by Greg Cain
Three years have passed since the attacks of September 11, 2001. Thankfully, nothing similar has since occurred within the American homeland, and things have pretty much gotten back to normal. Yet, rather than rejoicing at the present return to relative calm, many Americans choose instead to nurture a simmering resentment against the Bush Administration's war on terrorism. To fully comprehend the irony of the situation, it should be considered against the backdrop of the last enemy incursion on this continent that approached the enormity of 9-11. Three years after Pearl Harbor, the United States still faced another two years before victory would officially be declared. And by that time, American casualties numbered not in the hundreds, but in the hundreds of thousands.
In contrast, wars have been fought and won in two nations since 9-11, admittedly resulting in over one thousand American casualties. But while even one lost life constitutes a tragedy, the United States could nonetheless continue to suffer losses at the same rate, and it would still be a couple of years before those numbers equaled the loss of life in Manhattan on September 11.
Despite the efficiency with which American forces have routed one terrorist cell after another throughout the world, and with apparent indifference to the thoroughness with which the battle has been carried to the enemy's front (thus removing it from America's cities), cynicism and resentment abound. Worse yet, such sentiments are being shamelessly exploited by the liberal democrats. Something fundamental has changed in this country since the end of the Second World War, and even the national decline of morality cannot completely account for it.
With the advent of the Cold War, military posturing took on a completely different character from what it had been previously. Even as terrible as were the conflicts in Korea and Vietnam, their impact was mostly regional. Any international jockeying for supremacy, during the half-century following Japan's surrender, occurred under the ominous shadow of a largely unrecognized battle for technological dominance being waged between the United States and the Soviet Union. The nuclear stalemate between those two powers virtually ensured that, ponderous though the ebb and flow of the Cold War may have been, it occurred at a level far detached from the day-to-day lives of the common people.
Thus an entire generation grew up believing it possessed solutions for all the world's problems, yet armed with nothing more than its own arrogance. Never was it forced to face the consequences of its extreme naiveté, nor temper its advocacy of an unworkable utopia with reality. "Peace and love" were incessantly preached as answers to aggressive militarism, with no resulting risk to those who mindlessly promoted the notion of leaving the country vulnerable to its foreign enemies.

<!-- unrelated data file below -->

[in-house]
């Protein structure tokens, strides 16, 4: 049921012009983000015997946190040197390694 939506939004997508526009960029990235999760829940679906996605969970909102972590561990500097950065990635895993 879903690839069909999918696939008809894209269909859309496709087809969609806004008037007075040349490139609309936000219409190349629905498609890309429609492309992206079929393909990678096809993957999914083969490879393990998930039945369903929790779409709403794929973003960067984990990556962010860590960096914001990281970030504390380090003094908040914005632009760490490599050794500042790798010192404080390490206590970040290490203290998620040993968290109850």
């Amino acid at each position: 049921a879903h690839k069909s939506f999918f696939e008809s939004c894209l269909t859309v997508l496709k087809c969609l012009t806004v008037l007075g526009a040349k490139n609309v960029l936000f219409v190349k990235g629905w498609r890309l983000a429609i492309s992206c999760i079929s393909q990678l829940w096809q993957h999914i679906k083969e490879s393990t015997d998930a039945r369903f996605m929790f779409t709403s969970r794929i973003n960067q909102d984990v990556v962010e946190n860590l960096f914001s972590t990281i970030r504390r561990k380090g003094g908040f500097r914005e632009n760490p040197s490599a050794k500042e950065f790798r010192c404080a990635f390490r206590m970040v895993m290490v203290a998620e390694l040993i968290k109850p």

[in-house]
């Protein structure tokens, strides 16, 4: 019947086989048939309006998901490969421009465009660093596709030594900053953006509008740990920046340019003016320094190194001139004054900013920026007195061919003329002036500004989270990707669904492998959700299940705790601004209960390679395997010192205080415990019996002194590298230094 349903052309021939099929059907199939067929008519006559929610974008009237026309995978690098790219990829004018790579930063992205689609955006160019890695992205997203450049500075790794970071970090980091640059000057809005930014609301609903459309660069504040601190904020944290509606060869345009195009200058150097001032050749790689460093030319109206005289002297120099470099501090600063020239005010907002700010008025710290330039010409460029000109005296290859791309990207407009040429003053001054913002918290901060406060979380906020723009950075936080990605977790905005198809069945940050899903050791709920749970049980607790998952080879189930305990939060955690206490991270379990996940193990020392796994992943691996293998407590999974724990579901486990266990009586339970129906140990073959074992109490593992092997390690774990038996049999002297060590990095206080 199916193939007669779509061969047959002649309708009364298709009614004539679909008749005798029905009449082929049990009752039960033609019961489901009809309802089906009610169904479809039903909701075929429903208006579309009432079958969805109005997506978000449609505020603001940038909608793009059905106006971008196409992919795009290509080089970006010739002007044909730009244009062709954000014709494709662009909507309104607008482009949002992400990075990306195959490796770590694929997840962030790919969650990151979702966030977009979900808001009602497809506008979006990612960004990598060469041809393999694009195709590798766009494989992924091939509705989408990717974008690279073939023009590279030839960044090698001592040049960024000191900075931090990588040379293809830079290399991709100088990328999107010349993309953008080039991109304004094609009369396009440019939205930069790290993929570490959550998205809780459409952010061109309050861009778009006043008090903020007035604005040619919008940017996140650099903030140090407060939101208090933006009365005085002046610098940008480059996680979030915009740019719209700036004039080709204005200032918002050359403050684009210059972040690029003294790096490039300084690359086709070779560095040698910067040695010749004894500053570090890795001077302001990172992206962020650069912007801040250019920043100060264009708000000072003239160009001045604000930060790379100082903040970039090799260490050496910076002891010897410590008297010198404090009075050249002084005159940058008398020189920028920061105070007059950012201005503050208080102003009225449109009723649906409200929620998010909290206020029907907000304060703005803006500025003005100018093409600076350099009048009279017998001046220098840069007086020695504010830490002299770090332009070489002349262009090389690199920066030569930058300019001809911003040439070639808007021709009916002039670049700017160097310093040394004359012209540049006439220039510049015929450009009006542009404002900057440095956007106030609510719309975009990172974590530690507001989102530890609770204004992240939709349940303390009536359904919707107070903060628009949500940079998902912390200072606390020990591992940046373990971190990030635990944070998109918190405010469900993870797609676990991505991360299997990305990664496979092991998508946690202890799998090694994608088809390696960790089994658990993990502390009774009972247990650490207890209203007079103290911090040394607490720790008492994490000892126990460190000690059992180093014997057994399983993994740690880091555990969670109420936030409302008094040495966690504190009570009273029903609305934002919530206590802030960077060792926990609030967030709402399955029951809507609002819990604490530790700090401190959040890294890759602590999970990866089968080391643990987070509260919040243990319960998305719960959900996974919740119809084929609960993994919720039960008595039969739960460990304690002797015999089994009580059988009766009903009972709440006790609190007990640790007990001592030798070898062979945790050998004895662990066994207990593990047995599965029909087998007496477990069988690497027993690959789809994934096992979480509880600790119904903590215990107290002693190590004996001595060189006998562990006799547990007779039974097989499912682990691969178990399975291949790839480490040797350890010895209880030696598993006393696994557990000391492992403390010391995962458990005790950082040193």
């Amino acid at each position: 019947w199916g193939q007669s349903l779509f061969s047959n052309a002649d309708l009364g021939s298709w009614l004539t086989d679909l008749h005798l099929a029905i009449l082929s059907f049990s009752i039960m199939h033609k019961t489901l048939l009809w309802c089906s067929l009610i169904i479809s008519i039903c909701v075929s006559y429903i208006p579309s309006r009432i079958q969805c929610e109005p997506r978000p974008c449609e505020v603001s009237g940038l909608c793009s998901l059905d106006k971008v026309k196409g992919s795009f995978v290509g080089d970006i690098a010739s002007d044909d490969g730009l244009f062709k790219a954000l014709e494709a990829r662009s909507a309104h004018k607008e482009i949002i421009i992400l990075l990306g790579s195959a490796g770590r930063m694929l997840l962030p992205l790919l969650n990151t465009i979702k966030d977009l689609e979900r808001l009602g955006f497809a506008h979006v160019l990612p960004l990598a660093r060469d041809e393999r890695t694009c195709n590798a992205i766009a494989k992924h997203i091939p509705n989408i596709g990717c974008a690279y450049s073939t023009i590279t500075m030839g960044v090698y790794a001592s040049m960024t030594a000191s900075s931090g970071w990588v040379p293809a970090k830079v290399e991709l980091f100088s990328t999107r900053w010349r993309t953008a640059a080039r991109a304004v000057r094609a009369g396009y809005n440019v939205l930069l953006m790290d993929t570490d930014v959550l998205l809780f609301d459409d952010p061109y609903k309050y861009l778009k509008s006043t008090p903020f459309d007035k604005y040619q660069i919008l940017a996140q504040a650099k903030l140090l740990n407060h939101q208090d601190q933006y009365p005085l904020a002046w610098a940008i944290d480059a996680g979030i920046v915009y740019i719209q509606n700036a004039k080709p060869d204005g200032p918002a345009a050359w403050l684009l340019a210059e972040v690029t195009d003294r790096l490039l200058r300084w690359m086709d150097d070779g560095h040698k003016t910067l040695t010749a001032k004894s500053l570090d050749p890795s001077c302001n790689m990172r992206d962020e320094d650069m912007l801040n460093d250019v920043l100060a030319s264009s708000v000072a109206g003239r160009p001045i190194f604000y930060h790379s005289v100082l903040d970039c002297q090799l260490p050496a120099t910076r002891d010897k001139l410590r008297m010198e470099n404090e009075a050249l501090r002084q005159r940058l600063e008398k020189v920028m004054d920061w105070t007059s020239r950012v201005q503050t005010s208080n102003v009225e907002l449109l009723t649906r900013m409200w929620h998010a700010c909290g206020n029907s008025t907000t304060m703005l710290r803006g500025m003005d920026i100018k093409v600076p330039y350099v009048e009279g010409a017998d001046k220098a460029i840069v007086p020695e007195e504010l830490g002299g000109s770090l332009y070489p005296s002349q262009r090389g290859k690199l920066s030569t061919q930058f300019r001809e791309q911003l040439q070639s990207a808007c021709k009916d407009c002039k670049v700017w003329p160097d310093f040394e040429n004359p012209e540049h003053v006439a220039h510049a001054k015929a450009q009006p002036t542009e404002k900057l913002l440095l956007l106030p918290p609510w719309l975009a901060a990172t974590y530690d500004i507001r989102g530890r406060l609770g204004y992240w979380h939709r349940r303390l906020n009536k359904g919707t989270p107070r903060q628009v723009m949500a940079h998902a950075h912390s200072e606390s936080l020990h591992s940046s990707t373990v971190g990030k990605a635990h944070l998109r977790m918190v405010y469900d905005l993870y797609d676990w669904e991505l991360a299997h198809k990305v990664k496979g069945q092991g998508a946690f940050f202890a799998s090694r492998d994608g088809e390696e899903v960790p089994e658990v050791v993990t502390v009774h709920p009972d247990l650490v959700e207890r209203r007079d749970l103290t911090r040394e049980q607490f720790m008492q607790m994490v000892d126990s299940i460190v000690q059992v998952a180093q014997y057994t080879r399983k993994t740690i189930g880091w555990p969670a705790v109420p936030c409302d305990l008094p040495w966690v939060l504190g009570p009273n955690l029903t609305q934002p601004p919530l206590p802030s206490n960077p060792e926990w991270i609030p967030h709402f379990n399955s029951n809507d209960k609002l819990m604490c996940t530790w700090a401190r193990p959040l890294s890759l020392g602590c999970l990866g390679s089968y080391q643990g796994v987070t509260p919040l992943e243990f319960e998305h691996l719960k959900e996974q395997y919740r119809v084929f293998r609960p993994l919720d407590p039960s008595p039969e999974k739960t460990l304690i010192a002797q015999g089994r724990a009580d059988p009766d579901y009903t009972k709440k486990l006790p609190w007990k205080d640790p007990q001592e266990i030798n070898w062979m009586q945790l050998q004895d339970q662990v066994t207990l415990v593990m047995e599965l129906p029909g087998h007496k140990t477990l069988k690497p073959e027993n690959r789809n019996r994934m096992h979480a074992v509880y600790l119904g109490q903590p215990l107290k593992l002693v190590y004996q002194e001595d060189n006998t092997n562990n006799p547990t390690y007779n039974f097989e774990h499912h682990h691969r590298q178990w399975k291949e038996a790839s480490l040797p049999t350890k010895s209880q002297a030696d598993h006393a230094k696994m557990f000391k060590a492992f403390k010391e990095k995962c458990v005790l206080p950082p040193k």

But harsh reality should have shattered all of the "enlightened" theorizing on September 11, 2001. Clearly, the terrorists of Al Qaeda proved beyond question that they could slip beneath conventional methods of protection and do great harm to Americans. Unfortunately, far too many Americans have simply presumed that, in the absence of subsequent attacks, they can now lapse back into their former state of blissful ignorance.
Worse yet, forces within this country's borders, and even among its political class, have incessantly distorted the terror war to their own political advantage, even if so doing poses further risks for the nation. Shortly after September 11, Congressional and Senate Democrats attempted to generate controversy by suggesting that the Bush Administration had possessed sufficient intelligence to preempt the attacks, but for some dark reason, failed to do so.
Now, in the aftermath of two highly successful military campaigns, both of which routed governments with long track records of anti-American activity, liberals have reverted to condemning the President for using excessive force against a power that they claim did not constitute an "imminent threat." This latest broadside against the President was epitomized by Al Gore's recent hysterical accusation that President Bush "betrayed America."
Can anyone really doubt that Saddam Hussein, with his record of brutality, genocide, and support of international terrorism, posed a threat to Americans, and that the entire world is better off without him?
It is Al Gore, Michael Moore, and their cohorts among liberal Democrats who, by their distortions of the truth, betray and thus imperil America. Heaven forbid that this nation should wait until Al Qaeda, and those powers that enabled it, unequivocally prove themselves to still be an "imminent threat."